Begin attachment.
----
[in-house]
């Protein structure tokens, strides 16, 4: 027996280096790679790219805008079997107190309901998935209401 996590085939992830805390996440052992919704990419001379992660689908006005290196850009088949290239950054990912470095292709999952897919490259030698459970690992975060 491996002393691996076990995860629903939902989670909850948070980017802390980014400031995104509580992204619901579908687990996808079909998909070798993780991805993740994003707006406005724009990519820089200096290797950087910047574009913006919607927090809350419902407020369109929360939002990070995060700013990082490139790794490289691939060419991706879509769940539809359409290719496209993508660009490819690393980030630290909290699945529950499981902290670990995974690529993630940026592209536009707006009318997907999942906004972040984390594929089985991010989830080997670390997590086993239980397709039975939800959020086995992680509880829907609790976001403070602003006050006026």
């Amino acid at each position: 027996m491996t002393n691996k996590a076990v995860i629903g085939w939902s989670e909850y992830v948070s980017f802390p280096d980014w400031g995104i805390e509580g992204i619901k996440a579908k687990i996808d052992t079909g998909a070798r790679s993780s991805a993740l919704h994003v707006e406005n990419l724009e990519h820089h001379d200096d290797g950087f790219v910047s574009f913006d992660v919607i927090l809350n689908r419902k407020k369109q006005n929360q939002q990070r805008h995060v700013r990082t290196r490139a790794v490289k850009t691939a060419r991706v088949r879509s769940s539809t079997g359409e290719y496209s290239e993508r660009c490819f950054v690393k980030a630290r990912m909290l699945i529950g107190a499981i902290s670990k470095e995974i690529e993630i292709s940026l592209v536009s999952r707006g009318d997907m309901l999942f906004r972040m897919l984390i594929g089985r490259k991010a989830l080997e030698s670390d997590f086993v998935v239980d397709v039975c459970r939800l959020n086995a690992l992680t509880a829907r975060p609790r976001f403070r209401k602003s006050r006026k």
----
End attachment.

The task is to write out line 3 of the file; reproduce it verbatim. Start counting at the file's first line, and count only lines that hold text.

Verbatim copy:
């Amino acid at each position: 027996m491996t002393n691996k996590a076990v995860i629903g085939w939902s989670e909850y992830v948070s980017f802390p280096d980014w400031g995104i805390e509580g992204i619901k996440a579908k687990i996808d052992t079909g998909a070798r790679s993780s991805a993740l919704h994003v707006e406005n990419l724009e990519h820089h001379d200096d290797g950087f790219v910047s574009f913006d992660v919607i927090l809350n689908r419902k407020k369109q006005n929360q939002q990070r805008h995060v700013r990082t290196r490139a790794v490289k850009t691939a060419r991706v088949r879509s769940s539809t079997g359409e290719y496209s290239e993508r660009c490819f950054v690393k980030a630290r990912m909290l699945i529950g107190a499981i902290s670990k470095e995974i690529e993630i292709s940026l592209v536009s999952r707006g009318d997907m309901l999942f906004r972040m897919l984390i594929g089985r490259k991010a989830l080997e030698s670390d997590f086993v998935v239980d397709v039975c459970r939800l959020n086995a690992l992680t509880a829907r975060p609790r976001f403070r209401k602003s006050r006026k």